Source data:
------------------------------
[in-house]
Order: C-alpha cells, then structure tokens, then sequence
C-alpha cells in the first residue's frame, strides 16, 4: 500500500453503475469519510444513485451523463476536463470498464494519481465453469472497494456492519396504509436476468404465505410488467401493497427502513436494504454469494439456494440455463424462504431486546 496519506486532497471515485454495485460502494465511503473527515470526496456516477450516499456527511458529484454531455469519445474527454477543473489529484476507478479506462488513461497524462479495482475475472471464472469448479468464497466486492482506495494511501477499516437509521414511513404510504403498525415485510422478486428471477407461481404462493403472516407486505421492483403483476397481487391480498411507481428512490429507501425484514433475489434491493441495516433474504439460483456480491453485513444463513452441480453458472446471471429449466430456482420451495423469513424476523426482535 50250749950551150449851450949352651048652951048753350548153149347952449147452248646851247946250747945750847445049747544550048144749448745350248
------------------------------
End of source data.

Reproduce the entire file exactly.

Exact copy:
[in-house]
Order: C-alpha cells, then structure tokens, then sequence
C-alpha cells in the first residue's frame, strides 16, 4: 500500500453503475469519510444513485451523463476536463470498464494519481465453469472497494456492519396504509436476468404465505410488467401493497427502513436494504454469494439456494440455463424462504431486546 496519506486532497471515485454495485460502494465511503473527515470526496456516477450516499456527511458529484454531455469519445474527454477543473489529484476507478479506462488513461497524462479495482475475472471464472469448479468464497466486492482506495494511501477499516437509521414511513404510504403498525415485510422478486428471477407461481404462493403472516407486505421492483403483476397481487391480498411507481428512490429507501425484514433475489434491493441495516433474504439460483456480491453485513444463513452441480453458472446471471429449466430456482420451495423469513424476523426482535 50250749950551150449851450949352651048652951048753350548153149347952449147452248646851247946250747945750847445049747544550048144749448745350248